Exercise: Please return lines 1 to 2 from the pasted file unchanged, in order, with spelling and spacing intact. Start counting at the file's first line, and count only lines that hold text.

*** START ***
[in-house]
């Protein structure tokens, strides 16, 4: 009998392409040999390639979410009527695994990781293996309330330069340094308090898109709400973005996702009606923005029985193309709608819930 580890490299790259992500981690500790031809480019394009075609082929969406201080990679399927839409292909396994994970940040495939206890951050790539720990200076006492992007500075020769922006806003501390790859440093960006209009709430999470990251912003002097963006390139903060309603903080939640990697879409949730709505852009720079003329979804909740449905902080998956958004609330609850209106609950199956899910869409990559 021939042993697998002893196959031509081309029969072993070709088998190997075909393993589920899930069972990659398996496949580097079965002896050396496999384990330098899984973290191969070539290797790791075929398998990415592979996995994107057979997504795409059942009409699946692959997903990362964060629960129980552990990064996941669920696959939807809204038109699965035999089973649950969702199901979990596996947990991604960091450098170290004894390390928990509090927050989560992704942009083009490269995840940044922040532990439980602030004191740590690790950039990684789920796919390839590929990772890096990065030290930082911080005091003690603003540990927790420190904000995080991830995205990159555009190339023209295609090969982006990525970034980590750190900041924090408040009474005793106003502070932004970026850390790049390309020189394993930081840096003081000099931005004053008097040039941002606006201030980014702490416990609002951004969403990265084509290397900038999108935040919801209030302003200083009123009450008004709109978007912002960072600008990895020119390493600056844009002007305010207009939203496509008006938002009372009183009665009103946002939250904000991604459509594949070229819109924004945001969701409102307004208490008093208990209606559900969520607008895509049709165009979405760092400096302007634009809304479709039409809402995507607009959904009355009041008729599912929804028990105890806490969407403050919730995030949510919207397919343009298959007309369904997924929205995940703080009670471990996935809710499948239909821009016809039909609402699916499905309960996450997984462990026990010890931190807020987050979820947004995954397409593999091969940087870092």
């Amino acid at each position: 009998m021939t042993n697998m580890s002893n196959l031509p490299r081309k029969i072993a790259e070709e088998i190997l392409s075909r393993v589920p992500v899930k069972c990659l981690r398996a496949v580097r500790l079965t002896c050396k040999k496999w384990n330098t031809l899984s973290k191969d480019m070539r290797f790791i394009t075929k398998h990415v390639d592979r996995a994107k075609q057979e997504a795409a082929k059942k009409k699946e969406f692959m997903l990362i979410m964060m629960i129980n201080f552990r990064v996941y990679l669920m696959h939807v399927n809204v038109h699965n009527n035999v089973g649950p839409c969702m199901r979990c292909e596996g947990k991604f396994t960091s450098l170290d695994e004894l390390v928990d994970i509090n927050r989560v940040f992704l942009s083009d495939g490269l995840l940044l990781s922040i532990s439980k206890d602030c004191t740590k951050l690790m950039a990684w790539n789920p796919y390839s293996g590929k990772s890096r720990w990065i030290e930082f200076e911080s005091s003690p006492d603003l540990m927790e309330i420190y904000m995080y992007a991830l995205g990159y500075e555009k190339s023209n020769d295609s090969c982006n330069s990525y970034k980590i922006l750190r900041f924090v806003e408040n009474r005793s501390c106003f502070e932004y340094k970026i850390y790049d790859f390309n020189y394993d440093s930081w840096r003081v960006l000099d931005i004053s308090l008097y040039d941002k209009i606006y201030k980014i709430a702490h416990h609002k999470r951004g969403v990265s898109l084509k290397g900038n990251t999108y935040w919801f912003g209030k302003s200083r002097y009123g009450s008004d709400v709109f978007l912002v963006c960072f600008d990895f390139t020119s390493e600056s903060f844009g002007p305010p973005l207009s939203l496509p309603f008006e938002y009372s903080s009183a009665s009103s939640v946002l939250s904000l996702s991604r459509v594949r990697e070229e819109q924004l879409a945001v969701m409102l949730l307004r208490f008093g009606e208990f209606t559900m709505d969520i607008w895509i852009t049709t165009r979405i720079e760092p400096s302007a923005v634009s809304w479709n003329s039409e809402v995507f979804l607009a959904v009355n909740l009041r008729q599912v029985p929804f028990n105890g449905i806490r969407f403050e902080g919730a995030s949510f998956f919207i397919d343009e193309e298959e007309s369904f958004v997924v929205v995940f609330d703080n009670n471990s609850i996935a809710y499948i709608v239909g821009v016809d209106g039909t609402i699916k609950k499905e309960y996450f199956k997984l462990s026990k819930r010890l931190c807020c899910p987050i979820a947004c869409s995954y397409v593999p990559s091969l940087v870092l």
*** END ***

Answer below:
[in-house]
């Protein structure tokens, strides 16, 4: 009998392409040999390639979410009527695994990781293996309330330069340094308090898109709400973005996702009606923005029985193309709608819930 580890490299790259992500981690500790031809480019394009075609082929969406201080990679399927839409292909396994994970940040495939206890951050790539720990200076006492992007500075020769922006806003501390790859440093960006209009709430999470990251912003002097963006390139903060309603903080939640990697879409949730709505852009720079003329979804909740449905902080998956958004609330609850209106609950199956899910869409990559 021939042993697998002893196959031509081309029969072993070709088998190997075909393993589920899930069972990659398996496949580097079965002896050396496999384990330098899984973290191969070539290797790791075929398998990415592979996995994107057979997504795409059942009409699946692959997903990362964060629960129980552990990064996941669920696959939807809204038109699965035999089973649950969702199901979990596996947990991604960091450098170290004894390390928990509090927050989560992704942009083009490269995840940044922040532990439980602030004191740590690790950039990684789920796919390839590929990772890096990065030290930082911080005091003690603003540990927790420190904000995080991830995205990159555009190339023209295609090969982006990525970034980590750190900041924090408040009474005793106003502070932004970026850390790049390309020189394993930081840096003081000099931005004053008097040039941002606006201030980014702490416990609002951004969403990265084509290397900038999108935040919801209030302003200083009123009450008004709109978007912002960072600008990895020119390493600056844009002007305010207009939203496509008006938002009372009183009665009103946002939250904000991604459509594949070229819109924004945001969701409102307004208490008093208990209606559900969520607008895509049709165009979405760092400096302007634009809304479709039409809402995507607009959904009355009041008729599912929804028990105890806490969407403050919730995030949510919207397919343009298959007309369904997924929205995940703080009670471990996935809710499948239909821009016809039909609402699916499905309960996450997984462990026990010890931190807020987050979820947004995954397409593999091969940087870092």